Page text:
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A Vermeer in Boston
The Metís Young Woman with a Water Pitcher comes to the MFA
BY LLOYD SCHWARTZ
Jan Vermeer, Young Woman with a Water Pitcher
At the Museum of Fine Arts through February 22.


Itís been 13 years since thereís been a Vermeer in Boston. Our only one, The Concert, was stolen from the Gardner Museum in 1990. Only 35 of the 17th-century Dutch masterís paintings are now thought to exist. The nearest are the eight in New York (there are only seven in all of the Netherlands) and the four in Washington. The rest are scattered through Europe. So we are doubly blessed in that we have the marvels of the MFAís current "Rembrandtís Journey: Painter ē Draftsman ē Etcher" and we donít have to travel far to experience a real Vermeer. Letís pray for the tightest security.

Young Woman with a Water Pitcher ó itíll be here through February 22 ó has been at the MFA before, in 1970, in a "Masterpieces of the Metropolitan" show. Itís one of the artistís most beloved and elusive images. What does it mean that the woman is opening a window into her room ó one hand on the casement, the other on the handle of a prismatic gilt pitcher? (Is it silver or brass? MFA curator Ronni Baer comes down on the side of silver.) Who is the woman? The artistís wife? One of his numerous daughters? She has a beatific, quietly radiant face, and one of Vermeerís subtlest, most serious and enigmatic smiles.

Yet portraiture doesnít exactly seem the primary intent. The face is not the center of this small (18 by 16 inches) painting. The woman isnít looking at us ó her head is tilted, slightly askew, and hidden by a pure white hooftdoek (a cloth almost like a wimple); her shoulders are covered by a sprucely creased nachtalsdoek ("night rail"). From the chest up, she could be a nun. But sheís wearing a blue skirt and an elegant blue and gold satin jacket (you can even see the white satin lining inside her right sleeve). And what are we to make of the dichotomy of window and map? (X-rays show that the map on the wall behind her once took up significantly more of the painting.) If the woman is not aware of us, she is surely aware of both the life just outside her room and the greater world beyond.

Her dressing table is covered by a rich red Oriental rug that you can see dazzlingly reflected on the underside of the pitcherís basin. From a wooden jewel box on the table, red velvet lining its open lid, a ribbon of pearls comes spilling out. Wood, glass, silver, linen, satin, wool, leather (the back of a chair), the shadow-and-light-struck wall, pearls, human skin ó Vermeer gives us a panoply of textures. Yet the composition is so unified, in proportion and color, it seems more modest than the tour de force it is. Then the more you look, the more you see the way this quiet interior, this tenuous moment, holds a monumental image of balance and calm, of luminous stability, of a life at peace with its various demands. I think of the woman Robert Frost compares to a "silken tent," whose "supporting central cedar pole,/That is the pinnacle to heavenward/And signifies the sureness of the soul,/Seems to owe naught to any single cord,/But strictly held by none is loosely bound/By countless silken ties of love and thought/To everything on earth the compass round."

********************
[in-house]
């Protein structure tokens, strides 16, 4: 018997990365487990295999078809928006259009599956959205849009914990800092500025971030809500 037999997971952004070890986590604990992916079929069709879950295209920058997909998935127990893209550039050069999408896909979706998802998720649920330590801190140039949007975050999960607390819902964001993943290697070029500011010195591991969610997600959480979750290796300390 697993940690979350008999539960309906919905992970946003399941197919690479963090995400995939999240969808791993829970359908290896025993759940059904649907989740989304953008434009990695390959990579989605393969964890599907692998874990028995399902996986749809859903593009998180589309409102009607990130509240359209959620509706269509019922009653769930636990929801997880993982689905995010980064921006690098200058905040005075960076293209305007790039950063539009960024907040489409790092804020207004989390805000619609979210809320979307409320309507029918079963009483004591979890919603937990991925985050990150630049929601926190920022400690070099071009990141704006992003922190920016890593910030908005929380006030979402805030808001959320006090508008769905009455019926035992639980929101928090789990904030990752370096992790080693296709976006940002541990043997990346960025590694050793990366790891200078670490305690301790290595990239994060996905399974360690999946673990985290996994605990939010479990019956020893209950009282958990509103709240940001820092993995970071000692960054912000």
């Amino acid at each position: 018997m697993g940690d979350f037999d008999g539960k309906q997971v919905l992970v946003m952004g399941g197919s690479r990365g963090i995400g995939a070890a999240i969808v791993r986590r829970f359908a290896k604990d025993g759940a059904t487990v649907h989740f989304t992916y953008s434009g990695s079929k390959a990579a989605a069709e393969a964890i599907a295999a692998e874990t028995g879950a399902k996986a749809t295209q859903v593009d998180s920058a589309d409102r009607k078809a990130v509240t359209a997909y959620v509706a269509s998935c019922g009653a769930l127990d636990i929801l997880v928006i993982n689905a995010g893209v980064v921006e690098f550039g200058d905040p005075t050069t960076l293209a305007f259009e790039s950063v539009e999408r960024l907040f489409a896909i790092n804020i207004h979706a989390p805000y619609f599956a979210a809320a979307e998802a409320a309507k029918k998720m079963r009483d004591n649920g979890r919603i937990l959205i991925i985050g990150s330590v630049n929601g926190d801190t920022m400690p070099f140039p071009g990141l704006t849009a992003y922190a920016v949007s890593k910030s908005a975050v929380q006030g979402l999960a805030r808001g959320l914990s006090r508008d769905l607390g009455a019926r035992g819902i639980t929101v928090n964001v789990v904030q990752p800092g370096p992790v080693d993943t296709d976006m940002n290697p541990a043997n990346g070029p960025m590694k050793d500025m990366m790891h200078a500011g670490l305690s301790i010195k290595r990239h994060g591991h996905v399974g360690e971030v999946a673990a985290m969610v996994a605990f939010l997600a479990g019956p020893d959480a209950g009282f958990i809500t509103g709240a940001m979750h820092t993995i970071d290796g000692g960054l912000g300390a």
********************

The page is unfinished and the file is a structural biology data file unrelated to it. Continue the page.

Baer has had the Vermeer installed in the MFAís Dutch room, with its two little Rembrandt portraits (not part of the extraordinary show down the hall), a Hals, three Ruisdaels (including the powerful Rough Sea and the exquisite View of Alkmaar), and various 17th-century furnishings. She has also added Dutch interior scenes from elsewhere in the collection. These provide an illuminating historical context for both the Vermeer and the MFAís gem of a recent acquisition, Gerrit Douís tiny, touching Old Woman Cutting Bread: a dark, candle-lit scene, with a poor woman serving a meager repast to her two young sons.

An impressive variety of genre scenes ranging in style from vigorously coarse to ultra-fine surround the Vermeer. Thereís a rare domestic interior by Emanuel de Witte, whoís better known for his large church interiors, like the one across the room in which a dog is not showing proper respect for its holy environs. In a David Teniers butcher shop, another dog is licking up the drippings from a bloody carcass. Carousing peasants crowd two spectacular canvases by Jan Steen and Jan Molenaer. Hendrik ter Bruggenís delightfully Caravaggio-esque Boy Singing joins Dirck van Baburenís The Procuress, which is as opposite from Young Woman with a Water Pitcher as a subject can get (though Vermeer, no prude, painted one of his largest canvases on this very subject). It seems that Vermeer owned this painting, and he reproduced it in two of his interior scenes, including the still-missing The Concert.

Although the paintings sit uncomfortably high on the wall, and the problem hasnít been solved of how to light a painting without casting a dark shadow across its upper inch, the arrangement itself is superb. This isnít just a welcome pendant to the Rembrandt show but an important and satisfying exhibit in its own right, and a graphic illustration of the mysterious gap between mastery and genius.


Issue Date: November 28 - December 4, 2003
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